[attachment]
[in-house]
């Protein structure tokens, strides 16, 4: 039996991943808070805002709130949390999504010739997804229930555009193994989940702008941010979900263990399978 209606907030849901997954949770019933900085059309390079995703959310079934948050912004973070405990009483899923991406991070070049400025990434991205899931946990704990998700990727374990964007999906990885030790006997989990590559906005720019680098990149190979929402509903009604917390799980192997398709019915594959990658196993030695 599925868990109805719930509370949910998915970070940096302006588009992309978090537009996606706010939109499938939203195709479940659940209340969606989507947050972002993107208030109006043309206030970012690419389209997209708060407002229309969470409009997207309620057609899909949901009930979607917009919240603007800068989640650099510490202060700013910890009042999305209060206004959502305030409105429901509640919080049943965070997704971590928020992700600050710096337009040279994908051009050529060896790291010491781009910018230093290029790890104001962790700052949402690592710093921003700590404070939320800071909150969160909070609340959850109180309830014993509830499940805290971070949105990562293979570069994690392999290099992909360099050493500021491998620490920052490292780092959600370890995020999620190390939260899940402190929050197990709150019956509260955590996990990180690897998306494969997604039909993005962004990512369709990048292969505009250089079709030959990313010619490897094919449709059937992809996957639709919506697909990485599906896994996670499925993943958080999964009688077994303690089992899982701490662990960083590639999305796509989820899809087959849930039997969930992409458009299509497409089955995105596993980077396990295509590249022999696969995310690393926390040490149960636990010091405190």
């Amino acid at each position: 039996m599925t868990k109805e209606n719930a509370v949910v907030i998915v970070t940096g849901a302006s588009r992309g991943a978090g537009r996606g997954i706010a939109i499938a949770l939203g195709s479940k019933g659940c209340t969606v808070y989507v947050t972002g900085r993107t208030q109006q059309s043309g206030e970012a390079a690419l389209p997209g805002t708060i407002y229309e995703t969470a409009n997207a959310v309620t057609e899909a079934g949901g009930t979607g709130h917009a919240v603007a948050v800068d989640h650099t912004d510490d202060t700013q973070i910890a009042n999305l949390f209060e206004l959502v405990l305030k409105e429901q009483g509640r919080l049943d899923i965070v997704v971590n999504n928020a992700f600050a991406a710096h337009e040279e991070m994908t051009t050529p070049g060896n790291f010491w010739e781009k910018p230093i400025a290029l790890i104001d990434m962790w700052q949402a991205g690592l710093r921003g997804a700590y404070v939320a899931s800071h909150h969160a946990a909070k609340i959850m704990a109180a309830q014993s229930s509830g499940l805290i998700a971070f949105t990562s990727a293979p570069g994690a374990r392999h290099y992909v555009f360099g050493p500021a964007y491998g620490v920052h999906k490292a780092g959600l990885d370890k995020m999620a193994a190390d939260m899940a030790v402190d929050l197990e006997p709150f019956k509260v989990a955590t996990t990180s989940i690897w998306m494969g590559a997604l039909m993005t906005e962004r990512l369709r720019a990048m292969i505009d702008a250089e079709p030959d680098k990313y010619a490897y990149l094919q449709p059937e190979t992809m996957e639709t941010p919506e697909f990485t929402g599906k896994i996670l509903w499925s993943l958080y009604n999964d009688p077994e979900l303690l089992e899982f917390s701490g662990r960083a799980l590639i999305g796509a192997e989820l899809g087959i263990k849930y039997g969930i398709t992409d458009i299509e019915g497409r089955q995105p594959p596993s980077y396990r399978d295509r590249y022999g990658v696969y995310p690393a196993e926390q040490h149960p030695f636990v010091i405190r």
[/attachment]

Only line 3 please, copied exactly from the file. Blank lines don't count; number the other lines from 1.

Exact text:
């Amino acid at each position: 039996m599925t868990k109805e209606n719930a509370v949910v907030i998915v970070t940096g849901a302006s588009r992309g991943a978090g537009r996606g997954i706010a939109i499938a949770l939203g195709s479940k019933g659940c209340t969606v808070y989507v947050t972002g900085r993107t208030q109006q059309s043309g206030e970012a390079a690419l389209p997209g805002t708060i407002y229309e995703t969470a409009n997207a959310v309620t057609e899909a079934g949901g009930t979607g709130h917009a919240v603007a948050v800068d989640h650099t912004d510490d202060t700013q973070i910890a009042n999305l949390f209060e206004l959502v405990l305030k409105e429901q009483g509640r919080l049943d899923i965070v997704v971590n999504n928020a992700f600050a991406a710096h337009e040279e991070m994908t051009t050529p070049g060896n790291f010491w010739e781009k910018p230093i400025a290029l790890i104001d990434m962790w700052q949402a991205g690592l710093r921003g997804a700590y404070v939320a899931s800071h909150h969160a946990a909070k609340i959850m704990a109180a309830q014993s229930s509830g499940l805290i998700a971070f949105t990562s990727a293979p570069g994690a374990r392999h290099y992909v555009f360099g050493p500021a964007y491998g620490v920052h999906k490292a780092g959600l990885d370890k995020m999620a193994a190390d939260m899940a030790v402190d929050l197990e006997p709150f019956k509260v989990a955590t996990t990180s989940i690897w998306m494969g590559a997604l039909m993005t906005e962004r990512l369709r720019a990048m292969i505009d702008a250089e079709p030959d680098k990313y010619a490897y990149l094919q449709p059937e190979t992809m996957e639709t941010p919506e697909f990485t929402g599906k896994i996670l509903w499925s993943l958080y009604n999964d009688p077994e979900l303690l089992e899982f917390s701490g662990r960083a799980l590639i999305g796509a192997e989820l899809g087959i263990k849930y039997g969930i398709t992409d458009i299509e019915g497409r089955q995105p594959p596993s980077y396990r399978d295509r590249y022999g990658v696969y995310p690393a196993e926390q040490h149960p030695f636990v010091i405190r």